The Case of the Stuttering Bishop


1h 10m 1937
The Case of the Stuttering Bishop

Brief Synopsis

Perry Mason tries to find out if a long-lost heiress is the real thing.

Film Details

Genre
Mystery
Release Date
Jun 8, 1937
Premiere Information
not available
Production Company
Warner Bros. Pictures, Inc.
Distribution Company
Warner Bros. Pictures, Inc.
Country
United States
Screenplay Information
Based on the novel The Case of the Stuttering Bishop by Erle Stanley Gardner (New York, 1936).

Technical Specs

Duration
1h 10m
Sound
Mono, Vitaphone
Color
Black and White
Theatrical Aspect Ratio
1.37 : 1
Film Length
8 reels

Synopsis

Stuttering Bishop Mallory asks attorney Perry Mason for information about the crime of manslaughter. Twenty years earlier, he explains, a woman named Ida Gilbert killed a man in an auto accident. She was determined to be drunk at the time of the accident and her father-in-law, Ronald Brownley, an oil millionaire who had objected to her marriage to his son, had her charged with manslaughter. Ida fled to Australia, where because she could not afford to care for her daughter Janice, Ida allowed the bishop to find a home for Janice with a couple in Salt Lake City. Brownley, searching for his granddaughter, has discovered a woman named Janice Alma Brownley who claims to be his granddaughter. The bishop knows she is a fake, however, and wants Perry to help him find the real heiress. Although Perry is suspicious of the bishop because of his stutter, he takes the case. Then the bishop is attacked in his hotel room by Peter Sacks, who is involved with the false Janice, and decides to return to Australia. Ida and her friend, Stella Kenwood, come to town and are located, along with Janice Seaton, by Perry, his secretary, Della Street, and his detective, Paul Drake. Then Janice disappears and Perry learns that the bishop is not on the boat to Australia. Ida plans to show Brownley a watch that proves Janice Seaton is his real granddaughter, but then he is shot by a woman in a white raincoat before Ida can meet with him. His body and car then disappear, and later the car is found in the bay. Ida's gun is in the car, and she is arrested for his murder. Perry takes on her defense. Brownley's body is found and it is discovered that he actually died of drowning. Perry reveals that Stella, the mother of the imposter Janice, shot Brownley after stealing Ida's gun, hoping to implicate her. Brownley did not die from the gun shot. Later, Sacks and his crony Victor Stockton, who had planned to murder Brownley in order to cover up their deception, pushed his car into the bay where he drowned, making them the actual murderers. The bishop reappears and speaks without stammering, explaining that he only stutters when he is under emotional shock.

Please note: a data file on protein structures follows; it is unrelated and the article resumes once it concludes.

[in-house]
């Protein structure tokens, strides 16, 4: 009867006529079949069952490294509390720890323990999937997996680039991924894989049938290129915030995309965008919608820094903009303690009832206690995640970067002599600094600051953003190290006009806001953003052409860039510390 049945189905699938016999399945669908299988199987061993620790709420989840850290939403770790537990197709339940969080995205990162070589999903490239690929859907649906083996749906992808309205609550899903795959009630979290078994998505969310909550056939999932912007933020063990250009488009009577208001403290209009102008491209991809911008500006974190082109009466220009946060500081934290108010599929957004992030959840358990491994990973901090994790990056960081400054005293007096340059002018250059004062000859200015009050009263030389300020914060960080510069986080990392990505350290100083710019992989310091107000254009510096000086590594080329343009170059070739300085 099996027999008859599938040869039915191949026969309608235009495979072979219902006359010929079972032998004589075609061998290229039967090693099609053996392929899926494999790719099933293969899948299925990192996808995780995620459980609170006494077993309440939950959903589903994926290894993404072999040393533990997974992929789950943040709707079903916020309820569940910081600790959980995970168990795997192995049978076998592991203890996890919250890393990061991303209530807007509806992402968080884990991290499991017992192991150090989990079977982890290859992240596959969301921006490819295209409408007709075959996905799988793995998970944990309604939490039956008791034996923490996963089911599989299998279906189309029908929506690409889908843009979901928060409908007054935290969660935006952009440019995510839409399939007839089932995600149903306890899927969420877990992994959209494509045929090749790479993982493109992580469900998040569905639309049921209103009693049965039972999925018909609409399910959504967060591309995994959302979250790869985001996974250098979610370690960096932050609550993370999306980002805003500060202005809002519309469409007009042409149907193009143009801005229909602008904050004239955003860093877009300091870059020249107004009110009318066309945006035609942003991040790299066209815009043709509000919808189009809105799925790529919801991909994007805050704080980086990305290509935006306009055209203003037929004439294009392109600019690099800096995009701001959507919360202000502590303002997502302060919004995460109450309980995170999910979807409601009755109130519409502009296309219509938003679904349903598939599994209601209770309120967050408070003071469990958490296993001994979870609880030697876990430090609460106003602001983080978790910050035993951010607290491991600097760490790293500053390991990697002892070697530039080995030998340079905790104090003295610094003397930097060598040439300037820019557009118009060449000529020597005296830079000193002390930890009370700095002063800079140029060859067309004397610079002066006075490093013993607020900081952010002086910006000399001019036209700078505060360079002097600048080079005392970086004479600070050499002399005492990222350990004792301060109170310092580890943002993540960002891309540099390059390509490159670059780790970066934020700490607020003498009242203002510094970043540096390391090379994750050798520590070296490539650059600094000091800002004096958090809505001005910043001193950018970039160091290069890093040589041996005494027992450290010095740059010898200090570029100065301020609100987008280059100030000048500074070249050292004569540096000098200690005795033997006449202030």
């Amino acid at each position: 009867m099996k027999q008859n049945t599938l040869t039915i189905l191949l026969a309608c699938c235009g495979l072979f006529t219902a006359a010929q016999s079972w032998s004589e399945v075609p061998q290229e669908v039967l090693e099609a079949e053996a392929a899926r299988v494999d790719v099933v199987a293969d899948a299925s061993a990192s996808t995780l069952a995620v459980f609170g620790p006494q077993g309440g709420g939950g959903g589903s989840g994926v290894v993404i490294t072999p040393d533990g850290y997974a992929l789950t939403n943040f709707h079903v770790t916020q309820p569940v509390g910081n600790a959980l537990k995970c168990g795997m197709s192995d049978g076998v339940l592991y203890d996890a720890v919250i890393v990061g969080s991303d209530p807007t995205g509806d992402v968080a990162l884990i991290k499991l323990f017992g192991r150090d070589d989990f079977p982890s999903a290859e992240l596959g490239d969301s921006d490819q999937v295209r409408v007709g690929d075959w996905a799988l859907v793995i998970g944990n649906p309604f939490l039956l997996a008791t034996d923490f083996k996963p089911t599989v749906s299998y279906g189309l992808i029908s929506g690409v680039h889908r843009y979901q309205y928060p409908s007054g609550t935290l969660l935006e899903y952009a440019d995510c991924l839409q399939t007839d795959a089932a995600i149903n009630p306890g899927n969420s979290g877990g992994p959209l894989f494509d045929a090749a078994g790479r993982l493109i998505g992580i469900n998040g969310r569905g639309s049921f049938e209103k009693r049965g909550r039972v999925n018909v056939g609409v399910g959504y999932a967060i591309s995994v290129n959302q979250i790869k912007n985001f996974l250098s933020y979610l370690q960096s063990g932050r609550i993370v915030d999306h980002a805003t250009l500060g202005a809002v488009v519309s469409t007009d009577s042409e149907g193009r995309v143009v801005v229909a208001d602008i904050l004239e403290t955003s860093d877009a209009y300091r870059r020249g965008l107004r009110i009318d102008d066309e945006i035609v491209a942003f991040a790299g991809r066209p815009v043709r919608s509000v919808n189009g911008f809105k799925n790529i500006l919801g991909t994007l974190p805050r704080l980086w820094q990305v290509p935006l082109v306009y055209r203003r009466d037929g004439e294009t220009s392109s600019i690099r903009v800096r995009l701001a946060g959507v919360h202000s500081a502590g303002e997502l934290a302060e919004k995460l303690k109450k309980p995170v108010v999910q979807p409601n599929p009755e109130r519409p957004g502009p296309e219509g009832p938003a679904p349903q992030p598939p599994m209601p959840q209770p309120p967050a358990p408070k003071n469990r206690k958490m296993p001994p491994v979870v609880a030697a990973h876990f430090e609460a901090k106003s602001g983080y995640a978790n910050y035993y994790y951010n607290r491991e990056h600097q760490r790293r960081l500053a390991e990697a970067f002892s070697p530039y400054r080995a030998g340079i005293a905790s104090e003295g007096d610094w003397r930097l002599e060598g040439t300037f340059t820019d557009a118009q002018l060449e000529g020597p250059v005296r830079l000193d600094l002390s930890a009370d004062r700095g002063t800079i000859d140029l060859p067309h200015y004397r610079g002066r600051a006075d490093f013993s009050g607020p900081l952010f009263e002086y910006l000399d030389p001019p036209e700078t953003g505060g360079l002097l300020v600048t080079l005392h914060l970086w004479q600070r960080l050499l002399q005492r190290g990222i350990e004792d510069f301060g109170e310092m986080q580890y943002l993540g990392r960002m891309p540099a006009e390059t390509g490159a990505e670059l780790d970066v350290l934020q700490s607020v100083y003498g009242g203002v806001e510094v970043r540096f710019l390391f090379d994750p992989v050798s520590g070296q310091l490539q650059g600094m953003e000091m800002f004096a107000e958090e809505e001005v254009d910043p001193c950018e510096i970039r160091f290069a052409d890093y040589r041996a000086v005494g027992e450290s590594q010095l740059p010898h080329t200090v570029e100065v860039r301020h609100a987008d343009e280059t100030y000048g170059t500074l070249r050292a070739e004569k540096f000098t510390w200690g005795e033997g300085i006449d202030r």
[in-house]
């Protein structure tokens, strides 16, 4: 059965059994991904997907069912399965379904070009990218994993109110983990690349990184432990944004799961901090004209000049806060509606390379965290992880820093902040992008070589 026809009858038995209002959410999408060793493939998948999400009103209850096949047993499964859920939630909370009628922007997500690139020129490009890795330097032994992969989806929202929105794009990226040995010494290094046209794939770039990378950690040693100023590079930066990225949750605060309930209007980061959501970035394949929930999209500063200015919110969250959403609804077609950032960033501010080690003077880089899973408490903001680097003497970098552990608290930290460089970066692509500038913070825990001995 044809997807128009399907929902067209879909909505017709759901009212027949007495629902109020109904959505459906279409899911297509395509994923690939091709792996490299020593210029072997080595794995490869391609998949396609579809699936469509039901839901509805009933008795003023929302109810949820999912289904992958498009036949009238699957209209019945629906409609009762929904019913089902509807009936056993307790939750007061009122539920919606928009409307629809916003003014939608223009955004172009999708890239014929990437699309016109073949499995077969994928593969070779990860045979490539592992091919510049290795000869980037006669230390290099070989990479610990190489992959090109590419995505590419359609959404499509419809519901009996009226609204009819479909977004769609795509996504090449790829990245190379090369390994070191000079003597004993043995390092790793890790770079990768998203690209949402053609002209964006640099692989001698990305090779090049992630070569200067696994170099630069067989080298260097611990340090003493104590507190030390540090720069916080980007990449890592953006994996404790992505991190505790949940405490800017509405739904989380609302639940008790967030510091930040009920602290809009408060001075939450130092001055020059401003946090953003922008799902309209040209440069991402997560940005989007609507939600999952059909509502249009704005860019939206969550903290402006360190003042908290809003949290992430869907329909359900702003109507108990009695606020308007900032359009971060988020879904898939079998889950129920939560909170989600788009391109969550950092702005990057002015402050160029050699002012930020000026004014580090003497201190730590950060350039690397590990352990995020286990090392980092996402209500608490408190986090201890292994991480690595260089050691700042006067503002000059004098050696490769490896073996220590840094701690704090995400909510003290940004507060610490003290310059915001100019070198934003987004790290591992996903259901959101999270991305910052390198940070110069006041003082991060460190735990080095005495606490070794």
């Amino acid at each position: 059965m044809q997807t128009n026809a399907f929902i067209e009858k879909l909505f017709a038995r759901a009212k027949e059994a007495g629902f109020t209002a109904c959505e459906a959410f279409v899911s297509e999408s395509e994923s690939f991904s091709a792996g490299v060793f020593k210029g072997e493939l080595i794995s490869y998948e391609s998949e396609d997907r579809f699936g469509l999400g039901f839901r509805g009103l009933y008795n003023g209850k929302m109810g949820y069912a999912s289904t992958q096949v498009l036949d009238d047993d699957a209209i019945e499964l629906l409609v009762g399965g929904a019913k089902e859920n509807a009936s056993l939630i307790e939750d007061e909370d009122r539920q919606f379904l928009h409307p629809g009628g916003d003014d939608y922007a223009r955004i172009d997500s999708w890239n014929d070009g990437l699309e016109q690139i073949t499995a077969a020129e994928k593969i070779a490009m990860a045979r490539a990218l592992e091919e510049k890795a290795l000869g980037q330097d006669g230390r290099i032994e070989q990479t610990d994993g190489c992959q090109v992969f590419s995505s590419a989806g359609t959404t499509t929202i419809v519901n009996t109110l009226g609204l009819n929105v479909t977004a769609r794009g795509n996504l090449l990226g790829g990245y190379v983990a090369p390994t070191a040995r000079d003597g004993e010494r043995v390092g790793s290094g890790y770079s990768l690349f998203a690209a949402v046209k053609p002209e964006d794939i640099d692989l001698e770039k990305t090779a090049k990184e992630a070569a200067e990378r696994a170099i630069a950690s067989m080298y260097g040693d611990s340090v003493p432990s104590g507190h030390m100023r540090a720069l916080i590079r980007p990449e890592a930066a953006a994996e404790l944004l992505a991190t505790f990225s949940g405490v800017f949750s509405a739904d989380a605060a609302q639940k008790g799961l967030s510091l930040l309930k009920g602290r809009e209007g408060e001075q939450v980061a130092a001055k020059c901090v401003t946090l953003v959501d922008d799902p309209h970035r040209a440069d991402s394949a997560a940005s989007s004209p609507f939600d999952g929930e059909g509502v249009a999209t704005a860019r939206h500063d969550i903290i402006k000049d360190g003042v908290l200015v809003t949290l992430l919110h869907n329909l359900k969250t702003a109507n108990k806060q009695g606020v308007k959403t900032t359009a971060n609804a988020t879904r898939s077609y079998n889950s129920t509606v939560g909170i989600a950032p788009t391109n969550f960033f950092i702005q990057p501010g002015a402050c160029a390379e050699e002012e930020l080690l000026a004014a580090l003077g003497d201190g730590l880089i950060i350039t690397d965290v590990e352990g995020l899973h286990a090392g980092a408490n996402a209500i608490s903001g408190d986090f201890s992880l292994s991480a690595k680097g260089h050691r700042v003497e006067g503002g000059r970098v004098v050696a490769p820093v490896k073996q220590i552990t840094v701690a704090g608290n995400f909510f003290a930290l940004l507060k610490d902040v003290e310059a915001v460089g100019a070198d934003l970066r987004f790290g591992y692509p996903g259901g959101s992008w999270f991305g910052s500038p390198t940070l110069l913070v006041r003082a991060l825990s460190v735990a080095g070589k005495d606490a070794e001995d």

Film Details

Genre
Mystery
Release Date
Jun 8, 1937
Premiere Information
not available
Production Company
Warner Bros. Pictures, Inc.
Distribution Company
Warner Bros. Pictures, Inc.
Country
United States
Screenplay Information